Four of the five McGill University students who took the chief electoral officer to court this week lost their plea to be permitted to vote in Monday's provincial election.
The only person allowed to cast a ballot on Monday is Brendan Edge, a Green Party candidate in the riding of Chomedey, in Laval.
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"I’m incredibly happy that I’ll be able to vote in my own election," Edge said at the courthouse.
"I’m terribly upset that my co-plaintiffs are going to be unable to. I think that that is a miscarriage of justice," he continued.
The group was represented in court by Montreal constitutional lawyer Julius Grey. He argued that they had been wrongfully denied the right to vote by members of Quebec's revisers board after presenting what he felt was more than sufficient evidence of being domiciled in Quebec.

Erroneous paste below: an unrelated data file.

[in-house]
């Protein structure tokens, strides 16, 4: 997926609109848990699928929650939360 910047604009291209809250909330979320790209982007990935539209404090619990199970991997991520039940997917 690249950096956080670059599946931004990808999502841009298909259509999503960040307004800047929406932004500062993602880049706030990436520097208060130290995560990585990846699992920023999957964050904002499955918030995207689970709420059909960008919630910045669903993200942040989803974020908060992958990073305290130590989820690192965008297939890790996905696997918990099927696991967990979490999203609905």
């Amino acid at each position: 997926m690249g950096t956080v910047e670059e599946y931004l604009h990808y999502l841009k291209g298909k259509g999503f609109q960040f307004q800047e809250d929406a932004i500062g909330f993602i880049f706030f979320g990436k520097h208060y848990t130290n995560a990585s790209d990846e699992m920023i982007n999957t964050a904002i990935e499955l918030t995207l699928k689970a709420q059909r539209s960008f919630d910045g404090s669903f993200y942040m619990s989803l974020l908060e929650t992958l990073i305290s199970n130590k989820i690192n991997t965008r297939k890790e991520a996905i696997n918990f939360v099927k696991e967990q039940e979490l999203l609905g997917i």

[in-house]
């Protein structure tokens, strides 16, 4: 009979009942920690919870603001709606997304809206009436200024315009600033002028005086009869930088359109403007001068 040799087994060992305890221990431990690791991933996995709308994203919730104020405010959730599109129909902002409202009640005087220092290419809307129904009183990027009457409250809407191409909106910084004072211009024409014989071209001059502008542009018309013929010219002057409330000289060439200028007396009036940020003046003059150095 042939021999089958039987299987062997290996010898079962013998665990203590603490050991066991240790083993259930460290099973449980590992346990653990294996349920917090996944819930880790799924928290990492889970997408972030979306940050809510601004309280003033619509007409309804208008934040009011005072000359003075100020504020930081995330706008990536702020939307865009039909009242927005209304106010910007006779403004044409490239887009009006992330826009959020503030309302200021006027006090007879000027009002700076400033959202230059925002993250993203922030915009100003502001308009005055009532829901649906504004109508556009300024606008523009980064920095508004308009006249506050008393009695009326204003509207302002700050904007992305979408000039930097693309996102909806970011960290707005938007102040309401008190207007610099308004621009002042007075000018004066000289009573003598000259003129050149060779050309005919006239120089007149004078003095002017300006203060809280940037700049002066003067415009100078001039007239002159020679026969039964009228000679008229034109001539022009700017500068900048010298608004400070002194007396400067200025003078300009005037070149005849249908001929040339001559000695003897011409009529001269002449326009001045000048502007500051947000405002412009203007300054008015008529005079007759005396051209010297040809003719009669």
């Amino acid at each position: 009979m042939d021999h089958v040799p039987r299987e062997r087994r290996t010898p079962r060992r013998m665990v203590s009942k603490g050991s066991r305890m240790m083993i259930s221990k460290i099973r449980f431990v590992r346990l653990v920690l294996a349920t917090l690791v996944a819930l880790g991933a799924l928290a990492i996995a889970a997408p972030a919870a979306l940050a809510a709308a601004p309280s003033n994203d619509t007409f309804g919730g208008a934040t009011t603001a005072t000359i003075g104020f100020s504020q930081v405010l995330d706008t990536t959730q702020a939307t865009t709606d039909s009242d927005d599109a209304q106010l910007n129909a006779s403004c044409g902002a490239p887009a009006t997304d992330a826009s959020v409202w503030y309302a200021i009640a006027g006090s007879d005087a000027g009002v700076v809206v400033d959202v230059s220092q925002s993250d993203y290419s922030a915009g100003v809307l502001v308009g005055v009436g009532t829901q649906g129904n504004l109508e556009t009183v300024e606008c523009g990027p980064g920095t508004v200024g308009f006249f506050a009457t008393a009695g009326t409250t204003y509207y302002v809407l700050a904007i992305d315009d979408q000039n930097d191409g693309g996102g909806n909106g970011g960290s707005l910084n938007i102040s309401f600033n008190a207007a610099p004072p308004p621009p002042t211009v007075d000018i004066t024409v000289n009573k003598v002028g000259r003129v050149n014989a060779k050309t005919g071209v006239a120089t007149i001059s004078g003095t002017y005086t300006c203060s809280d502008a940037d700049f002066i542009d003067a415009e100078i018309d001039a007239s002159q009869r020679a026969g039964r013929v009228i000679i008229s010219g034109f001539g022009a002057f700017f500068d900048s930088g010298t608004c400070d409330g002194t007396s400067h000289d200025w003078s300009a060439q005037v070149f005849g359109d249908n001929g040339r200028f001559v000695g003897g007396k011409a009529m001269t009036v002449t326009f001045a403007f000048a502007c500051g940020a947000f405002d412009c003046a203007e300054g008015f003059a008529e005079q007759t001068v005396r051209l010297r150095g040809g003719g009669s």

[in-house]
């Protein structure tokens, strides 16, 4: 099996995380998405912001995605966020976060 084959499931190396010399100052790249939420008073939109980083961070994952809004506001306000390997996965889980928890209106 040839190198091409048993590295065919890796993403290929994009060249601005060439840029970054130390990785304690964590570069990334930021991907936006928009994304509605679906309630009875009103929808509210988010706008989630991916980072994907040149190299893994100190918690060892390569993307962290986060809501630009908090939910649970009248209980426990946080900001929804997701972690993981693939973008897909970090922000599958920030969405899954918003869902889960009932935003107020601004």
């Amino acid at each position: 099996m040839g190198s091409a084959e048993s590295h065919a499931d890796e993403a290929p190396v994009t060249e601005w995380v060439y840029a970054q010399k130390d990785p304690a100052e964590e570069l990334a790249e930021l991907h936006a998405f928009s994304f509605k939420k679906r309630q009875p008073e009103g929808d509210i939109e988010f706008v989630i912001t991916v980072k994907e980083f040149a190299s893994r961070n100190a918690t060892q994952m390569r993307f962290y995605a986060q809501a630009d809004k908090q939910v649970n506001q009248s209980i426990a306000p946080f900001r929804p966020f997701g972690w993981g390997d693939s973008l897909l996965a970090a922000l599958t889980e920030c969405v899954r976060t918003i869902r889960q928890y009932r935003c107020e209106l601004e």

The word "domiciled" has been a major source of contention in the lead-up to the April 7 election.
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In a ruling that took an hour and a half to read, the judge on Friday explained the rationale for denying the other four.
He said two of the plaintiffs were not of voting age six months prior to the election being called, and therefore were not considered to be domiciled in Quebec.
As for the other two, the judge said that there were legitimate questions about their eligibility to vote and that the revisers were within their rights to raise those questions.
A number of McGill students complained they were told by revisers that they had not demonstrated an intent to stay in Quebec after graduating from university.
Grey said that although the students will not be able to vote on April 7, he intends to pursue the issue after the election as a matter of principle.
"I also think that it opens the door to saying, 'You have a very large discretion.' It’s obvious it’s not for a judge, it’s not for a lawyer, it’s not for anybody else to tell the [chief electoral officer] how to work, but if he does something that is unreasonable, then the Superior court can always come in and do something," Grey said.